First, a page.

Risk Assessment and Implementation of Measures to Address Extreme Weather Conditions

Issued Date
September 29, 2023
Metropolitan Transportation Authority - New York City Transit


To determine whether the Metropolitan Transportation Authority (MTA) – New York City Transit (Transit) identified potential damage to its system and developed plans to mitigate the effect of extreme weather conditions and flooding. We also determined whether the MTA tested/updated the plans and inspected and maintained the equipment to ensure they can be deployed when needed. Our audit covered the period from April 2009 to August 2022.


In the decade since Superstorm Sandy, weather predicting models have indicated that, with rising sea levels, the range and depth of storm surge will increase across New York City. With the sea level rise, future storms will flood more property. Transit has experienced flash flooding due to heavy rain, which is harder to predict in terms of timing and location of impact. Therefore, protective measures need to be designed to function while still allowing services to continue running. Coastal flooding caused by storm surge can cause severe corrosion of Transit’s infrastructure and equipment.

In September 2007, the Chair of the MTA appointed a Blue Ribbon Commission on Sustainability and the MTA (Blue Ribbon Commission) charged with making sustainability-related recommendations to the MTA and its agencies. In April 2009, the MTA issued the Blue Ribbon Commission’s Report on Sustainability and the MTA (Report) making 93 recommendations, including the development of a climate change adaptation master plan and 11 recommendations specifically related to climate adaptation to prepare for rising sea levels, storms, and severe weather events.

According to the MTA’s website, the facilities of Transit’s system are an irreplaceable public asset. To restore, improve, and expand this asset, the MTA committed $33.1 billion in capital program funding between 2010 and 2019 and another $34.2 billion in capital projects programmed for 2020 through 2024. This includes the major restoration-resiliency projects stemming from Superstorm Sandy, which hit the New York City area in October 2012 causing significant coastal flooding and approximately $5 billion in damage to MTA assets. Additionally, following Superstorm Sandy and in response to the Blue Ribbon Commission’s Report, the MTA created a series of projects that were added to the 2010–14 Capital Program.

Inspection and maintenance of Transit’s on- and off-site facilities and equipment is critical to ensure the system is prepared for future extreme weather events. Consequently, Transit is required to conduct inspections of its storm surge mitigation equipment prior to hurricane season and in advance of an expected severe weather event. In addition, Transit developed several weather plans that can be activated for extreme weather-related conditions and detailed procedures to be followed in the lead-up to a storm event and following its impact.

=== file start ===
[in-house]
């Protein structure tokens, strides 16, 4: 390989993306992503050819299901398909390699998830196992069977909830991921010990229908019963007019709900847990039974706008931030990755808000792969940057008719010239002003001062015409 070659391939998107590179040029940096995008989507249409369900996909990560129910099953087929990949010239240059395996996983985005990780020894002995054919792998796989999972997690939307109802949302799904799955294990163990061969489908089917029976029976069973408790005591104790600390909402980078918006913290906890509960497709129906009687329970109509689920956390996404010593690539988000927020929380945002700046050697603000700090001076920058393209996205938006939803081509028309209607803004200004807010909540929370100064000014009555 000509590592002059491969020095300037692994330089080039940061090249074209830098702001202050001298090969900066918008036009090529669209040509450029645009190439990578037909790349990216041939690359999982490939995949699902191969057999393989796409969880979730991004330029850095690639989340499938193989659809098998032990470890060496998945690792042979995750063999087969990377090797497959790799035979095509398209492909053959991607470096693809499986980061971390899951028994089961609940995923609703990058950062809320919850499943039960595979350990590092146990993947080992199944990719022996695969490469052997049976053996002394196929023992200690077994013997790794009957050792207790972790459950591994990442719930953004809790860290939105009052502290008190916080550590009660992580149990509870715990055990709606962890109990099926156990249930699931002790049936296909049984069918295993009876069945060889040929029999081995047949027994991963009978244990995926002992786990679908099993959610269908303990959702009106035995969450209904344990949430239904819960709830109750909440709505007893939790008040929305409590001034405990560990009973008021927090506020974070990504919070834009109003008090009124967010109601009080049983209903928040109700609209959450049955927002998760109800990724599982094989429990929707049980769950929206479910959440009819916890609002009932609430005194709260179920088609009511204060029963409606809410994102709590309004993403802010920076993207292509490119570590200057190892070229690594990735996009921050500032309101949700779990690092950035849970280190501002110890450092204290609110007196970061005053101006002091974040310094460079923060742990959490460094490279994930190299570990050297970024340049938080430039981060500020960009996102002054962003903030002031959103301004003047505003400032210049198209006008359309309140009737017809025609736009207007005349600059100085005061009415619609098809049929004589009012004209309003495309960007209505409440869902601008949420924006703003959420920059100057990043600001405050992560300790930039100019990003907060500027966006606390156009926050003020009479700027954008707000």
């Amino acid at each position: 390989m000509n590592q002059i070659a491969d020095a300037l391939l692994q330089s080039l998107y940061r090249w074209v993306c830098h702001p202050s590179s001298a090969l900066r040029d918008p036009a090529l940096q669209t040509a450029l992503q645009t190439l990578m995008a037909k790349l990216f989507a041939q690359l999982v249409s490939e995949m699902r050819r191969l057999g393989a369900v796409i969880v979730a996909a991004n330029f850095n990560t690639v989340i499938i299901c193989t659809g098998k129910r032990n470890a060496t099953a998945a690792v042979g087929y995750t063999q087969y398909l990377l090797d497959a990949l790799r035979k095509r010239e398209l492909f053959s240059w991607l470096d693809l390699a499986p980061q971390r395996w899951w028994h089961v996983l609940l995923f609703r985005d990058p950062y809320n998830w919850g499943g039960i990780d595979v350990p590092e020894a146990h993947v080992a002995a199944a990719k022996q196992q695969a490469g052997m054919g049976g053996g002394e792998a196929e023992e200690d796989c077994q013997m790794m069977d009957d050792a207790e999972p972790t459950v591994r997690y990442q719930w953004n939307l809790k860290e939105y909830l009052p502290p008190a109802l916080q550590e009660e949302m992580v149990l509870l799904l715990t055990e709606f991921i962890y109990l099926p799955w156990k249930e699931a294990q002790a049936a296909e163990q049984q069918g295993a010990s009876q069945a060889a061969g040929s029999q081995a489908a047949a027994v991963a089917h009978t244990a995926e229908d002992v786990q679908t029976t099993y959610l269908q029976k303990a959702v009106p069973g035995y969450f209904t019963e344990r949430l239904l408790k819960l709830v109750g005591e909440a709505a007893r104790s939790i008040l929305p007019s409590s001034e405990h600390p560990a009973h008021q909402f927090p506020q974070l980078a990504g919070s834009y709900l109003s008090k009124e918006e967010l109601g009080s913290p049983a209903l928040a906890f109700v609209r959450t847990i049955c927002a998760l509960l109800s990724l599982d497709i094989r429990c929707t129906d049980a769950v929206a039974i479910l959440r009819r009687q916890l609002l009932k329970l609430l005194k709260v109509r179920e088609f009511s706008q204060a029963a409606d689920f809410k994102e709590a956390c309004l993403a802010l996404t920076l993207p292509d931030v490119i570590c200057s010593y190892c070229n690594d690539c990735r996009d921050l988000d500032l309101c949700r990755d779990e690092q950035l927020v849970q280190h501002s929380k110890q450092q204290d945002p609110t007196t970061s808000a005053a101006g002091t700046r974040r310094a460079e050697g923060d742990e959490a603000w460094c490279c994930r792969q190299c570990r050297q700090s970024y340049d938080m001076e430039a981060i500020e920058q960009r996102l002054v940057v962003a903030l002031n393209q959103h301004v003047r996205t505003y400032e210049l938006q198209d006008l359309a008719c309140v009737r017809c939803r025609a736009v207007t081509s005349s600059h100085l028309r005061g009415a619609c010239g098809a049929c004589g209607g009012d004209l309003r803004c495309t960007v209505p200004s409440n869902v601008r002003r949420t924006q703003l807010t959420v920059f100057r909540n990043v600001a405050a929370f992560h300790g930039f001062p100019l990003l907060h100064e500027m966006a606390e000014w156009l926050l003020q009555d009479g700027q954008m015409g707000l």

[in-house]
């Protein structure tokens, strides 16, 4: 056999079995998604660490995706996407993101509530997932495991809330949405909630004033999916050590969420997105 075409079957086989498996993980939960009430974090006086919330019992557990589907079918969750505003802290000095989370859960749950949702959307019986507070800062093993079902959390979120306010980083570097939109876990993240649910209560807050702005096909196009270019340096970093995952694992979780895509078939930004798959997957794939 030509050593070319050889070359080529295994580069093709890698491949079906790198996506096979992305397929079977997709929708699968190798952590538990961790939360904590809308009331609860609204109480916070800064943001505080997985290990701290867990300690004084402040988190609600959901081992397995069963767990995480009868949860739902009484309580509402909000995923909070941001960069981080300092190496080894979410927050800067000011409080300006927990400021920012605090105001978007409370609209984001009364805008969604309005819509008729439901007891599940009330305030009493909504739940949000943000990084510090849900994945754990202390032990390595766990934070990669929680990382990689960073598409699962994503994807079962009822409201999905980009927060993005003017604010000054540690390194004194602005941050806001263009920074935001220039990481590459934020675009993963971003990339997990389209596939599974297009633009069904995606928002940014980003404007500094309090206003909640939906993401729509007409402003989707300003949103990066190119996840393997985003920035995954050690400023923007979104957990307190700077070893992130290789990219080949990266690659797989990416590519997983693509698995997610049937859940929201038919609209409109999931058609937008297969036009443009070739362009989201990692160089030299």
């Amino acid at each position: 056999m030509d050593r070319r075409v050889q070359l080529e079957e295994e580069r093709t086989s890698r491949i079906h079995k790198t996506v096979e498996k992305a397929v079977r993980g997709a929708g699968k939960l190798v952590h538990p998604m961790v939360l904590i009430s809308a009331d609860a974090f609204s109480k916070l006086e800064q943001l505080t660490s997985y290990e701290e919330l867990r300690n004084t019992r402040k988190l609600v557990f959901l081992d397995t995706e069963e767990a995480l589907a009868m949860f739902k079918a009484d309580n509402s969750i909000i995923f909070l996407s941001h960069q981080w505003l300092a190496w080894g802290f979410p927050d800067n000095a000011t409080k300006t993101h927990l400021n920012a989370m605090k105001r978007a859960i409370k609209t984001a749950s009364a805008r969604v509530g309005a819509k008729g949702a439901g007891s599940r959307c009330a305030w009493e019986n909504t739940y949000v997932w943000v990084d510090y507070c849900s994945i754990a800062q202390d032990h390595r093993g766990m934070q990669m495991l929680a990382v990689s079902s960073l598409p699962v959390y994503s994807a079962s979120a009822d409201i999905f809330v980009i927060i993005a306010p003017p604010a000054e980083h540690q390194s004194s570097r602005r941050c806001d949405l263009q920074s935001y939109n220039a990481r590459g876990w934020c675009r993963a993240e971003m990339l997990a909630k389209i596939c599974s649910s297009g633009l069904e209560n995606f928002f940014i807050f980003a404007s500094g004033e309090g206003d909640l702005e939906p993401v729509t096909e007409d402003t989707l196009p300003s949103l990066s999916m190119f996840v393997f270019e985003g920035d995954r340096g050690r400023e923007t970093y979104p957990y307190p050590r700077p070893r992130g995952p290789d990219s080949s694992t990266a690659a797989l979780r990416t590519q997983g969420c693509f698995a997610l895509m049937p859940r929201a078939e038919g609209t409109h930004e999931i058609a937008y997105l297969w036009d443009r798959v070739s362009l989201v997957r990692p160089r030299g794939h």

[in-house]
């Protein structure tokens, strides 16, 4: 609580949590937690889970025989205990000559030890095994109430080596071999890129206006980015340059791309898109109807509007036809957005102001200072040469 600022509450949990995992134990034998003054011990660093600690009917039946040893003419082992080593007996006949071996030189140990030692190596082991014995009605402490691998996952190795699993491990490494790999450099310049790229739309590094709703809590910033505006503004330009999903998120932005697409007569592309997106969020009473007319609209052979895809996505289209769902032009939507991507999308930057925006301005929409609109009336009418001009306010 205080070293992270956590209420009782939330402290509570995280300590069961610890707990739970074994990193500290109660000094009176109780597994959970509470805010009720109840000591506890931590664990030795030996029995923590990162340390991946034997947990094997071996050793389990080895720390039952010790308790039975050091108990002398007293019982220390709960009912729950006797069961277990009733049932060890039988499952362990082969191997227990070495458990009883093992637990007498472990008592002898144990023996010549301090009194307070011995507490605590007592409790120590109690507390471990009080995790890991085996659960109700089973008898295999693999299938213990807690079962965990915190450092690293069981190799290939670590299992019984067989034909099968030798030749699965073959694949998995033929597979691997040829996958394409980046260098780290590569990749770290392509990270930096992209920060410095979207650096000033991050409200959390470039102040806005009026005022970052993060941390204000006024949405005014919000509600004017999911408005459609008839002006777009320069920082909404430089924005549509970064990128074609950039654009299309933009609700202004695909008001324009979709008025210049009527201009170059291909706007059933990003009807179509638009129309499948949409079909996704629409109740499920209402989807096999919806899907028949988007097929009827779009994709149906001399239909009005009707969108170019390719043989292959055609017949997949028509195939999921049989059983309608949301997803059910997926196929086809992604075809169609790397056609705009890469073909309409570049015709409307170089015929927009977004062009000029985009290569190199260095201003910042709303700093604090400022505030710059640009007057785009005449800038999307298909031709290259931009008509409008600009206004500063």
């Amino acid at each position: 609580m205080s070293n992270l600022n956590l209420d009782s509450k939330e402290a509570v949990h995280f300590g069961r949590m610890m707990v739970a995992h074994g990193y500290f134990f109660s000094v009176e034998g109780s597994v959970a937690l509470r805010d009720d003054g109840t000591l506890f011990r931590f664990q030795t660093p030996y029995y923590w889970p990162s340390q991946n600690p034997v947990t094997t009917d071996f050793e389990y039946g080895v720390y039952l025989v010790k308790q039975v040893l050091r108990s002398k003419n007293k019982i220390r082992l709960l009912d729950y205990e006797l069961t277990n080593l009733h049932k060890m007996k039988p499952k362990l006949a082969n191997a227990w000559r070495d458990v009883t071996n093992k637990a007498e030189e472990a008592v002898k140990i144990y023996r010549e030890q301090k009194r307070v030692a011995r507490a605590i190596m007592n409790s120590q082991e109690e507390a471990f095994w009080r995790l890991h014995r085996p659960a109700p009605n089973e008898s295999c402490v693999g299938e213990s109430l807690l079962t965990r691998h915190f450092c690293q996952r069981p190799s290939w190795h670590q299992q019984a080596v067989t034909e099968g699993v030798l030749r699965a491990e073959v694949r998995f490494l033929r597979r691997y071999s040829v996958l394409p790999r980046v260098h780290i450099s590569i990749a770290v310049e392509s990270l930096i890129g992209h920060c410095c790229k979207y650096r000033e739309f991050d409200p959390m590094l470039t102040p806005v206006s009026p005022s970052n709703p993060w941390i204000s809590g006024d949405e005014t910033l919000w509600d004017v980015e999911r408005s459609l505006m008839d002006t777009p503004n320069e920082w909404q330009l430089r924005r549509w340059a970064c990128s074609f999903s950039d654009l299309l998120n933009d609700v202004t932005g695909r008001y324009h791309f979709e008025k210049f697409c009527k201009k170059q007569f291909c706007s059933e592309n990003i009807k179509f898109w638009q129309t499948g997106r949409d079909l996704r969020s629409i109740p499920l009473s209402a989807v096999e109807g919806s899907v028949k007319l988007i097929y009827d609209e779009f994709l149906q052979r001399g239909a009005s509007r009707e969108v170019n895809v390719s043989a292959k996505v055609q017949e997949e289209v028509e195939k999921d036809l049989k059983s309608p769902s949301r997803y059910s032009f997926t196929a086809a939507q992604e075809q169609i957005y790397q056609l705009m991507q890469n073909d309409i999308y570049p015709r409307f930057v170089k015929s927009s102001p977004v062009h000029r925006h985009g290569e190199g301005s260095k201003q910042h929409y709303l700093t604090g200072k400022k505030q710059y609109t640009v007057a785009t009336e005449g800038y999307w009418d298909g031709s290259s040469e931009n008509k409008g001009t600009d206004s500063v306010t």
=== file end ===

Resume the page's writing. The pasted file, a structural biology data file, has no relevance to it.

Key Findings

To date, the MTA has not implemented one of the most important recommendations of the 2009 Report – the development of the climate change adaptation master plan. Since Superstorm Sandy, Transit has assessed and identified areas of its system that are at risk of flooding from extreme weather events and developed and carried out capital projects to both correct damage caused by Superstorm Sandy and mitigate potential flooding conditions in the Transit system. Further:

  • Our review of a sample of 23 of 221 capital projects intended to correct or prevent damage found that projects were often incomplete in scope of work, not finished on time or within budget, or insufficiently documented. Just two of six critical stations that Transit indicated should have been made more watertight and resistant to potential flooding were completed in one project we reviewed. Another project was initiated to prevent flood water from entering 14 fan plants; however, only 11 fan plants were mitigated. Transit officials stated the three remaining fan plants were completed but did not provide documentation to support their statements. (Fan plants are facilities with large vent gratings and fans located atop shafts connected to the Transit tunnels.)
  • Transit did not sufficiently document inspections of individual pieces of equipment. Instead, it reported more broadly by subway stations or by rooms in off-site facilities that were inspected. In one instance, because not all rooms were inspected at a facility, we were able to determine that 51 of 72 pieces of equipment in our sample were not inspected between January 2021 and August 2022.
  • While Transit has developed winter, hurricane, rain, and extreme heat plans, we found that these plans were inconsistently activated, with no documentation explaining the rationale for decision making. In our sample of 18 weather events, plans were not activated for six events that included tropical storms, hurricanes, or coastal flooding.

Key Recommendations

  • Ensure mitigation-related capital projects, including scope of work, are completed on time and within budget to prevent further damage to Transit facilities.
  • When conducting inspections, include enough information to identify the equipment inspected, such as serial number, equipment tag number, and model number.
  • Establish and document a process to ensure weather information and instructions from Transit officials are communicated to all responsible personnel and units.

Carmen Maldonado

State Government Accountability Contact Information:
Audit Director: Carmen Maldonado
Phone: (212) 417-5200; Email: [email protected]
Address: Office of the State Comptroller; Division of State Government Accountability; 110 State Street, 11th Floor; Albany, NY 12236